Category Archives: Online Teaching and Learning

Life in Academia, Open Access Psychology Journals and Indices

“Publish or perish” is a popular maxim in academia. Recently, in a well publicized case (where I posted a similar comment), the fight for open access truly was a life or death battle.

In less dramatic circumstances I too have grappled with the implications of access to information. While writing my second qualifying exam and sketching my dissertation proposal I experienced the stifling impact of the traditional journal system and the importance of open access. Two journals that begin their titles with the word “Cyberpsychology” serve as a case in point for the debate over open access journals.

Cyberpsychology, Behavior and Social Networking, formerly known as Cyberpsychology and Behavior is not open access. Fortunately, people at the Graduate Center (CUNY), and likely at other institutions, can access this journals publications from 2000 to one year ago through library databases. I cited one article from this journal (Ko & Kuo, 2009) in a paper for my second qualifying exam. However, I cannot view articles published in the past year. This is somewhat frustrating because I would like to review the most recent articles as I conduct my literature review for my fast approaching dissertation proposal.

In comparison I cited three articles from Cyberpsychology, an open access journal, and one of these articles was published in the last year (Bane, Cornish, Erspamer, & Kampman, 2012). The current system for dissemination of scientific journals could clearly be improved. Much scientific research is federally funded, shouldn’t the public be able to read the reports they helped support?

My experience may be indicative of a larger trend. If academics cite open access journals more – these journals may gain greater influence and perhaps this will pressure more journals to transition to the open-access model.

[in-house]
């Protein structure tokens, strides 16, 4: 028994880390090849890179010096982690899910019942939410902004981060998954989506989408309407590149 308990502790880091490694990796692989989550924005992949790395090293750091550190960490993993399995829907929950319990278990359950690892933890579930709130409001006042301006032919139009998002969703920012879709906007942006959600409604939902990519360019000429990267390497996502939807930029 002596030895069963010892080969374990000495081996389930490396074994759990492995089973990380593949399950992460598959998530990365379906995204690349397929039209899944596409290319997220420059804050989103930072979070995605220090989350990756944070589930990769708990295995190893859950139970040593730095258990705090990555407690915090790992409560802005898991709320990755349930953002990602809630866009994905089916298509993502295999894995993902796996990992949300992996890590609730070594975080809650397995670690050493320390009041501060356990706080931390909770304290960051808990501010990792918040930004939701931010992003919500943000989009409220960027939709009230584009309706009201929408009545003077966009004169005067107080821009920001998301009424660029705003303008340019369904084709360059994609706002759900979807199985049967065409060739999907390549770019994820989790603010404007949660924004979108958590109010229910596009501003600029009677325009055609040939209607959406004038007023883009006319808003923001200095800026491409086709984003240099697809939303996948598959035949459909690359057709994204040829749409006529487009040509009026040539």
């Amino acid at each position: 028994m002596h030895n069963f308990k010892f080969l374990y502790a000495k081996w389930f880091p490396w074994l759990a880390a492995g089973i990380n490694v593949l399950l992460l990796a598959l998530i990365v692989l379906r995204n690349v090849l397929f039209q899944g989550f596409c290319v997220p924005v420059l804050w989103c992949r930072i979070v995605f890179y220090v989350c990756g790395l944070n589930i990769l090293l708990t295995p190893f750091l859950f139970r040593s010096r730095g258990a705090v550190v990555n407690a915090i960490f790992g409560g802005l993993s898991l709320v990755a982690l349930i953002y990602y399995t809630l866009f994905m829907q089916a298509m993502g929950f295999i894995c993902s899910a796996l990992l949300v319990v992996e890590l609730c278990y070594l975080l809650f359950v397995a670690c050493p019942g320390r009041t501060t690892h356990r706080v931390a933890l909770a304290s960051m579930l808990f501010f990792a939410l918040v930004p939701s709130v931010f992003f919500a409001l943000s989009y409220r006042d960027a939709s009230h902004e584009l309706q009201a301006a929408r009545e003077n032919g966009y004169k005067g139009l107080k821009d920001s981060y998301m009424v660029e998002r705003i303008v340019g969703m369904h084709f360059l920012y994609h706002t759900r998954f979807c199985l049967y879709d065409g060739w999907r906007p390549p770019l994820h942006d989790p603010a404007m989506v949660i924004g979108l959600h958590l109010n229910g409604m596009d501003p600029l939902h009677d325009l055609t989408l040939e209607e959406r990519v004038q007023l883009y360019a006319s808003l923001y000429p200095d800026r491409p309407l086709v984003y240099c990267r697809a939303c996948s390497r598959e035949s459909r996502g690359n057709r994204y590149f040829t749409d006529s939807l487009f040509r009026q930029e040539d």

On a related note I found these two indexes of open access journals:


Bentham Science

Baker, J. R. & Moore, S. (2008a). Distress, coping, and blogging: Comparing new             Myspace users by their intention to blog. Cyberpsychology 11(1), 81-85.

Baker, J. R. & Moore, S. (2008b). Distress, coping, and blogging: Comparing new  Myspace users by their intention to blog. Cyberpsychology 11(6), 747-749.

Bane, C. M., Cornish, M., Erspamer, N., & Kampman, L. (2012). Self-disclosure through weblogs and perceptions of online and ‘real-life’ friendships among female  bloggers.Cyberpsychology, Behavior, & Social Networking, 13, 131-9.

Ko, H. C., & Kuo, F. Y. (2009). Can blogging enhance subjective well-being through self   disclosure? Cyberpsychology, Behavior, and Social Networking, 12: 75-9.


More than a MOOC (and probably longer)

The discussion about MOOCs brings in a lot more than just Massively Open Online Courses.  Actually, I would venture to say that MOOCs are NOT the issue.  A MOOC is just a platform, as Caufield so clearly articulated (here) “…the best way to think of a MOOC isn’t really as a class brought to your doorstep — it’s more a textbook with ambitions…”  To think that they are more than that misses what I think is a huge part of education (communication & relationships – more on that below), but MOOCs do force discussion of the problems in higher (and K-12) education today (i.e., cost, access, standardization, and what a college degree “is”) – and offer another option.

First, what would a MOOC decree be worth? – does a degree from Udacity hold the same marketplace value as one from a standard public university?  I doubt it –  a degree from Phoenix does not have the same weight as one from any state school. It isn’t cheaper for students if they have to go back to school to get another degree (or take more courses to get the accredited credit).